TeX - LaTeX Stack Exchange is a question and answer site for users of TeX, LaTeX, ConTeXt, and related typesetting systems. Join them; it only takes a minute:

Sign up
Here's how it works:
  1. Anybody can ask a question
  2. Anybody can answer
  3. The best answers are voted up and rise to the top

Inspired by this question, here's my mathmode spacing bugbear.

I quite often have equations that look like this:

  \text{If}\ B_1 \succeq B_2 \ \text{and}\ B_2 \succeq B_3 \ \text{then}\ B_1 \succeq B_3

Now, you might notice that before and after each bit of \text{...} there is a "normal sized space". I can't imagine why I wouldn't want that space there, but I have to add it manually. Surely this should be the default behaviour of mathmode's text macro?

Why isn't it, and how could I make it so?

share|improve this question
I usually add a space inside the \text (like \text{ and }). Is this wrong? – Caramdir Dec 31 '10 at 19:07
I read somewhere that given that it's wrapped in mathmode, it's preferable to let mathmode do the spacing. Either way, you're adding the space explicitly... – Seamus Dec 31 '10 at 19:12
up vote 7 down vote accepted

It's not the default behavior because you don't always want space. For instance, in your example, you don't want space before \text{If}, since that would indent your equation. Or consider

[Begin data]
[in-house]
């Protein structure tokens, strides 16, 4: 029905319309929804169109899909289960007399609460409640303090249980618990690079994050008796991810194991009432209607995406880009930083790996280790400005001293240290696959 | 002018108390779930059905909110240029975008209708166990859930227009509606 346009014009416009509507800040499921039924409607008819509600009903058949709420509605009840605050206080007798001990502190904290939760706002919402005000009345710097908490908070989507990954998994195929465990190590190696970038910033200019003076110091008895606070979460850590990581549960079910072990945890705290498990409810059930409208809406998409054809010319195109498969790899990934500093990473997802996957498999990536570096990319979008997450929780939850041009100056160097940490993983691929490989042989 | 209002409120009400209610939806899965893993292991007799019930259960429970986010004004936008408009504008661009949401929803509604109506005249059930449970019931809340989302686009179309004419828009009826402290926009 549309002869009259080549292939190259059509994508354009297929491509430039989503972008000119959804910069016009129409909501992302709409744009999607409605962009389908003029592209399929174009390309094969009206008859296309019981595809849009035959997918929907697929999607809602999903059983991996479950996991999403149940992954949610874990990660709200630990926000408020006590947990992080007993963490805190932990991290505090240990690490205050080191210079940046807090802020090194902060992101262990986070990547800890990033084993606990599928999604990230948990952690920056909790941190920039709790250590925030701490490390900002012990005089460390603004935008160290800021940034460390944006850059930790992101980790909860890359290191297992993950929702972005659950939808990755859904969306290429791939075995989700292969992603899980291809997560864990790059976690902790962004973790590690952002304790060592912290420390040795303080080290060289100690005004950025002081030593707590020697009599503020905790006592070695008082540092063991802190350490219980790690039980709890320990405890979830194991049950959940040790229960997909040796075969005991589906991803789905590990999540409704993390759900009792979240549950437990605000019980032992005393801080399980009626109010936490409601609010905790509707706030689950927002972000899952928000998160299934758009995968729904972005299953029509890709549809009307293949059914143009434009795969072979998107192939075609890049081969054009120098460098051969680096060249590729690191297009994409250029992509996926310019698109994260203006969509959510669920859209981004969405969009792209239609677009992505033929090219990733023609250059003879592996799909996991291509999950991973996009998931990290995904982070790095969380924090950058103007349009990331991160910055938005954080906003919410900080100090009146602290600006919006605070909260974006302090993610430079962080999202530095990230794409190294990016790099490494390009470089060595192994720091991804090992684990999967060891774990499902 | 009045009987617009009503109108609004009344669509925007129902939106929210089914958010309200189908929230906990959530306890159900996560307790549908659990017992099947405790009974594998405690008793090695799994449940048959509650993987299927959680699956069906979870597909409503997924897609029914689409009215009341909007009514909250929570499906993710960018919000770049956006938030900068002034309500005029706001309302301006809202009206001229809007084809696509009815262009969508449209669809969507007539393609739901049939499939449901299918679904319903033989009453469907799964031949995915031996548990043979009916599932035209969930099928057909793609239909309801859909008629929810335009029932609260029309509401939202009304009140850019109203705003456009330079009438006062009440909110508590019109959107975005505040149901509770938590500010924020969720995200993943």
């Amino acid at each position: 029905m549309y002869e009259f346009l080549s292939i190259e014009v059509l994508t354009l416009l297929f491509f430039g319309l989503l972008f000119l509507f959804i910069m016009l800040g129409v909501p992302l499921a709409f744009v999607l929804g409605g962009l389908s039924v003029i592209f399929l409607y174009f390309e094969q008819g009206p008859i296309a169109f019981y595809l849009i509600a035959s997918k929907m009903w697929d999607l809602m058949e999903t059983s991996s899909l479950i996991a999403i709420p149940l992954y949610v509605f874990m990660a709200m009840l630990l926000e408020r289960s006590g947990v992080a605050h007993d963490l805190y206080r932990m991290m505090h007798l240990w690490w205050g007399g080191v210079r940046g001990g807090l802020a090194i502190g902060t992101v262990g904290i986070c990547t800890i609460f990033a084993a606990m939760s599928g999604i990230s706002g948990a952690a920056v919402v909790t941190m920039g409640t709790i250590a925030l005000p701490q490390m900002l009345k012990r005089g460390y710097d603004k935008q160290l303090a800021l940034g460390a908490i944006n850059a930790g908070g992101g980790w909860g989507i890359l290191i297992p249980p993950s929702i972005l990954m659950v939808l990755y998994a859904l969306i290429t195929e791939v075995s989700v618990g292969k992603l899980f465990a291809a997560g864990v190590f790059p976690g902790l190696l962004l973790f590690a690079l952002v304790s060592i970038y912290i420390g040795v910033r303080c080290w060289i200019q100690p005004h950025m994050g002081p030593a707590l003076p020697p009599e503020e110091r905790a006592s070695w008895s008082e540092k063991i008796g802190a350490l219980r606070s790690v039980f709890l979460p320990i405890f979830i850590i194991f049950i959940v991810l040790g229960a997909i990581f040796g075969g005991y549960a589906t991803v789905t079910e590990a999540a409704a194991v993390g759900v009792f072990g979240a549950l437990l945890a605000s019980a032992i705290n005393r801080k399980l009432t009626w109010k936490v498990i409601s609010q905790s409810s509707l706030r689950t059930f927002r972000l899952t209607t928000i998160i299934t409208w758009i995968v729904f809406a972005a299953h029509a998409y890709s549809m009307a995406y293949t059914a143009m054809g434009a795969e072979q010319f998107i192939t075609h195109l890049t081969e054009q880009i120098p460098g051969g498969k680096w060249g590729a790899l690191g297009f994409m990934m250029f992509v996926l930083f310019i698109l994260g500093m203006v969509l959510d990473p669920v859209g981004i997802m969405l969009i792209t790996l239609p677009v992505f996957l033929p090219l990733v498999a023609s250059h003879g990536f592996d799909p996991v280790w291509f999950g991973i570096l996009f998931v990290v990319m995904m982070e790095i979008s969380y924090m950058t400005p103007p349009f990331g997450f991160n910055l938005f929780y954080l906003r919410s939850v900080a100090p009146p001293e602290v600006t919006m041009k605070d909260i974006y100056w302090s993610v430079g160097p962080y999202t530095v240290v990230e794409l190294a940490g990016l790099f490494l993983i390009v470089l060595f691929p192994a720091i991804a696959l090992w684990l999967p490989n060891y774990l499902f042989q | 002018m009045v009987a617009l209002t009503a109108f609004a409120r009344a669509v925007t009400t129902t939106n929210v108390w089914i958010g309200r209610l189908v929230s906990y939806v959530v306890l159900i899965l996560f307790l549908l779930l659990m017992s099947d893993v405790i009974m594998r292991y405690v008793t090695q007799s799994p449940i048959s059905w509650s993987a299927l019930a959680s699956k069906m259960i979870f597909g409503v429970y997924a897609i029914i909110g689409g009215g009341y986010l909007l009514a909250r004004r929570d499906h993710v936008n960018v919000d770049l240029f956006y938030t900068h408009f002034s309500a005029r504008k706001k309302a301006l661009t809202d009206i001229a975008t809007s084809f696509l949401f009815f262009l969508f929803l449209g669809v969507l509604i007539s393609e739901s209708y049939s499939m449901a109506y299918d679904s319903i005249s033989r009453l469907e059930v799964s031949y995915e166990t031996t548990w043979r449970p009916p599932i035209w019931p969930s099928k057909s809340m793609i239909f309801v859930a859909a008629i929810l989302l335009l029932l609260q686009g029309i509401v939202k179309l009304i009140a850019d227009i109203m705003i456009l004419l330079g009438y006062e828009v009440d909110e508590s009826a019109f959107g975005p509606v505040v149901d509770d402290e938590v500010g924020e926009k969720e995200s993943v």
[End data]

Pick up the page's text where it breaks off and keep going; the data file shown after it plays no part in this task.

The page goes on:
\[ x = \begin{cases}
         1 & \text{if $f(x)$}
         0 & \text{otherwise}
       \end{cases} \]

Again, that shouldn't be spaced out. Also, like in Caramdir's answer, I re-entered math mode within the \text, which often solves the spacing problems as well. You could define an \stext command for spaced out text:

\newcommand*{\stext}[1]{\text{ #1 }}

(Literal spaces inside are the same as outside, I believe.) Another option might be


Then \textop{foo} would set foo as a binary operator, and \textrel{bar} would set bar as a binary relation. I'm not sure how this spacing would look, though, but it might work for what you want.

share|improve this answer

It probably doesn't add space because it is harder to remove space than to add space. One possible usage is something like 3-\text{connected graphs}.

Side remark: It is also possible to write your example as

  \text{If $B_1 \succeq B_2$ and $B_2 \succeq B_3$ then $B_1 \succeq B_3$.}
share|improve this answer
Maybe even better: replace equation with center and remove the \text. Unless the OP really wants this sentence numbered like an equation. – Matthew Leingang Dec 31 '10 at 19:49
I do, it's a property of a relation that I want to refer back to by a \tag – Seamus Jan 1 '11 at 15:27

If you want to introduce automatic spacing before or after \text, your best option is probably to make \text behave like an operator (\mathop), which is the closest thing to text inside math mode. The spacing introduced will be slightly smaller than normal text, but should still be acceptable. Here's the code (making sure that \text still works in text mode):


If you compare this to the respective commands \textbin and \textrel which are of type \mathbin and \mathrel (suggested in Antal's answer), you see that it works quite well in these typical uses of \text, even if the spacing is tight:

alt text

These commands also all fail at the begining of an {align} (e.g. \begin{align} & \text{...}):

alt text

(The order of each command is the same as above.)

share|improve this answer

Your Answer


By posting your answer, you agree to the privacy policy and terms of service.

Not the answer you're looking for? Browse other questions tagged or ask your own question.